Friday, February 5, 2010

Happy Reflections on a Busy Year

Things have been quiet here on "Little Bytes of Life," but they have definitely not been quiet in our household.

Those of you who are members of DAR or C.A.R. know what I'm talking about. For those of you who aren't, let me explain. This time of year is a bit like DAR/C.A.R. "tax time." It's the time of year when we report on all the activities of our particular chapter or society.


I talk about the DAR a lot here, but what many of you probably don't know about me is that I also serve as a "senior" leader (the adults are called "seniors - it has nothing to do with my advancing age, thank you) for our local society of the Children of the American Revolution (C.A.R).

What is the C.A.R.? Well, it's kind of like the Daughters of the American Revolution (DAR), Sons of the American Revolution (SAR), or Sons of the Revolution (S.R.), except that it's for kids, from birth to age 22. That kind of trivializes it, though.

From the National Society's web site:

C.A.R., the nation's oldest, largest, patriotic youth organization, offers membership to anyone under the age of 21, lineally descended from someone who rendered material aid to the cause of American Independence as a soldier, sailor, civil officer, or recognized patriot in one of the several Colonies or States, or of the United States.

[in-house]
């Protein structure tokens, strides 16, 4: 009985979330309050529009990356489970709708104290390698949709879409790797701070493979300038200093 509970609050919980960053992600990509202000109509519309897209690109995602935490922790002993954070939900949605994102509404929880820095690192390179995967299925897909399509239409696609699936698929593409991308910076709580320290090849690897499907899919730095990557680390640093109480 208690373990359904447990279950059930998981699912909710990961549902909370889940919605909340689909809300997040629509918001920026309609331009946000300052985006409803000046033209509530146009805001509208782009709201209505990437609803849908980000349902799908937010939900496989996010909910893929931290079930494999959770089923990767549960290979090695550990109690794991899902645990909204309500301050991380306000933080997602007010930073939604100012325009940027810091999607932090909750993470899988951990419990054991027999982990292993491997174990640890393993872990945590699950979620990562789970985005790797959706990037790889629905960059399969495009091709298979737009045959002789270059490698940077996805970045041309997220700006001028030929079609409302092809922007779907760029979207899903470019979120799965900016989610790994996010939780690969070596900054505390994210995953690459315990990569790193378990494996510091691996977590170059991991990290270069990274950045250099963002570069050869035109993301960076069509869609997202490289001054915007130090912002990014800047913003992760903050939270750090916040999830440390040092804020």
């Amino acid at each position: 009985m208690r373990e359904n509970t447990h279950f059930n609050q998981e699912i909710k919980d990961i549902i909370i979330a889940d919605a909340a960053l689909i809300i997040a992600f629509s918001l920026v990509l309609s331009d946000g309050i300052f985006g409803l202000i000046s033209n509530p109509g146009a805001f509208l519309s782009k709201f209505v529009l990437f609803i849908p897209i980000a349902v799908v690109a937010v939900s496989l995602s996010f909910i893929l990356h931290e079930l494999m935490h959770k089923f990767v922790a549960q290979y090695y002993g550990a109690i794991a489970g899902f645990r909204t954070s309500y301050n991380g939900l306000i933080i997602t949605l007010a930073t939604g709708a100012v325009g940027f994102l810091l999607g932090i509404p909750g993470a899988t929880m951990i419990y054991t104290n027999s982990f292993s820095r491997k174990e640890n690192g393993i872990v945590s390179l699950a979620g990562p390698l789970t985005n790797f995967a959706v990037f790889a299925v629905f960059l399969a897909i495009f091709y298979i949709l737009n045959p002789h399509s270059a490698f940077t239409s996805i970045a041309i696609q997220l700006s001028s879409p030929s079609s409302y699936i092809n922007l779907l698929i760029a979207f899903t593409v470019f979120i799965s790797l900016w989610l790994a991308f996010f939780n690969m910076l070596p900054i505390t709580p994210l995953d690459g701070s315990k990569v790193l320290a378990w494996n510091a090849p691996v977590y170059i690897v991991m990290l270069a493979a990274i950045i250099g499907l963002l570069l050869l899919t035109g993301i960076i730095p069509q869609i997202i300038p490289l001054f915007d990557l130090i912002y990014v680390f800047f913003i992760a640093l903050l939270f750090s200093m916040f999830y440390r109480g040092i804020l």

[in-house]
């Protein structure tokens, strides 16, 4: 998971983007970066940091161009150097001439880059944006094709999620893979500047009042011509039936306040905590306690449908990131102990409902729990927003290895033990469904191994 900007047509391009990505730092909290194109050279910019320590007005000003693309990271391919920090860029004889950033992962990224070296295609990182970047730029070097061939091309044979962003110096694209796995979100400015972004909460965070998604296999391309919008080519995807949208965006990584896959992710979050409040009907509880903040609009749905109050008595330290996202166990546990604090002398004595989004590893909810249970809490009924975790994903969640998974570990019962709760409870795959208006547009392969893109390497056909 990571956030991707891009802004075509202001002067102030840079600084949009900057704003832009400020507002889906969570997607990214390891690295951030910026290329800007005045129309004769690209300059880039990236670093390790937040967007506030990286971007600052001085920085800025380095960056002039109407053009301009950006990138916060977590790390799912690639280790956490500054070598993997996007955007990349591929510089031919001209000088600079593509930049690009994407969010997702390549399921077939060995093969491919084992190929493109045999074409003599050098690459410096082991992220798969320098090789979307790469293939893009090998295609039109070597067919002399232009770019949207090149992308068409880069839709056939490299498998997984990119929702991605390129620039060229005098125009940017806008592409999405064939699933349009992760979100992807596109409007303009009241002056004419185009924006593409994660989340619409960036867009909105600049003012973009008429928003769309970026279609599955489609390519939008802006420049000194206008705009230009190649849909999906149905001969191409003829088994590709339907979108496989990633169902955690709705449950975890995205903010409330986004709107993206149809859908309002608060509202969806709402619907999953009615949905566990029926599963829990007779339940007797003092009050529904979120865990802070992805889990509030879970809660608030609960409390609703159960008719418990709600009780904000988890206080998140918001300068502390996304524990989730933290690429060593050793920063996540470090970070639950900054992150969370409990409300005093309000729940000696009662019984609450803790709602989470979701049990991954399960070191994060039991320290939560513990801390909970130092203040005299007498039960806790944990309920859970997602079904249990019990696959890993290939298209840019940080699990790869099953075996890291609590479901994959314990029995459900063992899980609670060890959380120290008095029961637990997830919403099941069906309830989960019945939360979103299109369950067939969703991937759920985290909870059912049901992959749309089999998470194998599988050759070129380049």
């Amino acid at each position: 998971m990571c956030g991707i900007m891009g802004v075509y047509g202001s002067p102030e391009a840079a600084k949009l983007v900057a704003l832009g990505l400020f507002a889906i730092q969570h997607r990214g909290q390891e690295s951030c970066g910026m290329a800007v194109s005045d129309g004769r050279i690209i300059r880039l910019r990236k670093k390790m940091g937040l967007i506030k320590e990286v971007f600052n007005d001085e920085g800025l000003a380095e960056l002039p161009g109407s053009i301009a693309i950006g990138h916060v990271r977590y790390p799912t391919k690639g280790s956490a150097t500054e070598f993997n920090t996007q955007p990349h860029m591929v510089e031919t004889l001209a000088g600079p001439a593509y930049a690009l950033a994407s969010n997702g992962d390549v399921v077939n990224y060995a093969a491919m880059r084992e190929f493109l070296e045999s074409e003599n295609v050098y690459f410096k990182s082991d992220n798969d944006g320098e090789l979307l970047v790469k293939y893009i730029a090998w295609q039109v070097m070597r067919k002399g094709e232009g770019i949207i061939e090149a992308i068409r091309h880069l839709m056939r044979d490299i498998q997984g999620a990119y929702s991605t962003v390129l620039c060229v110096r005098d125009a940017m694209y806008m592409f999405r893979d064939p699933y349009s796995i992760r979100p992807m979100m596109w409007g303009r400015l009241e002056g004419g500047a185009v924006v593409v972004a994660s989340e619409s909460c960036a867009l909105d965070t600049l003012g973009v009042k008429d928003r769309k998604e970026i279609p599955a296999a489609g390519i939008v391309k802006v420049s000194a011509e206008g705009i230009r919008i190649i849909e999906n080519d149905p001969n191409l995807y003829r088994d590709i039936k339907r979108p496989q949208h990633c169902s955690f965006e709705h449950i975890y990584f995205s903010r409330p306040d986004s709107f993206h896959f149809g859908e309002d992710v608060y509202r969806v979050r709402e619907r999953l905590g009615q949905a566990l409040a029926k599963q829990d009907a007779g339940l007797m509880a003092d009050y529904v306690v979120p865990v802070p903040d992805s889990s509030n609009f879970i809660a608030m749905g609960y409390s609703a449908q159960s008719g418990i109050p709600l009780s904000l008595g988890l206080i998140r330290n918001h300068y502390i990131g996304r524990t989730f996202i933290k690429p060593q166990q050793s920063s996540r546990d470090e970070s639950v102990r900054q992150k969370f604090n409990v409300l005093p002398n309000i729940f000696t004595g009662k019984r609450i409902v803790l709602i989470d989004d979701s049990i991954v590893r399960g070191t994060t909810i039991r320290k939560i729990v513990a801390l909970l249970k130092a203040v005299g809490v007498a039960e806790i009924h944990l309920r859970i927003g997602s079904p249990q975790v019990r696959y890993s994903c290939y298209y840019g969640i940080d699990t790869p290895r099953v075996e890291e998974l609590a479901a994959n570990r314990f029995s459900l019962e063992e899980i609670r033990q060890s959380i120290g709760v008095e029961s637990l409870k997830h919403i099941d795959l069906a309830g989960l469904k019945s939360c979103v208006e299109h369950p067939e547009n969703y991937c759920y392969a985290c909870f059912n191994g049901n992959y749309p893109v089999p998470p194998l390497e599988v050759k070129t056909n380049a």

I enjoy it because it's something I can do with my daughter. We can even drag Daddy along occasionally for some family time. As a homeschool mom, I'm always looking for educational activities for my daughter, and C.A.R. membership offers multiple opportunities for those. Kids learn about history, government, conservation, and technology, among others, and can gain leadership experience at a variety of levels.

Plus - and I'll let you in on a little secret - when it comes time to join the DAR, SAR, or S.R., a C.A.R. member in good standing (current on his/her dues) does not have to pay the application fee. This can be a substantial savings, depending on the group to which he/she is applying.

I could go on an on, extolling the virtues of C.A.R. membership, but I won't do that now. I'll save it for another post instead.


For the past couple of weeks, I've been stuck behind a computer, furiously preparing a variety of reports to brag on report about for our little group. It's always an interesting process to look back and reflect on what was accomplished during the year. Kind of like what many folks do at the end of a calendar year... except with about a ream of paper and lots of printer ink.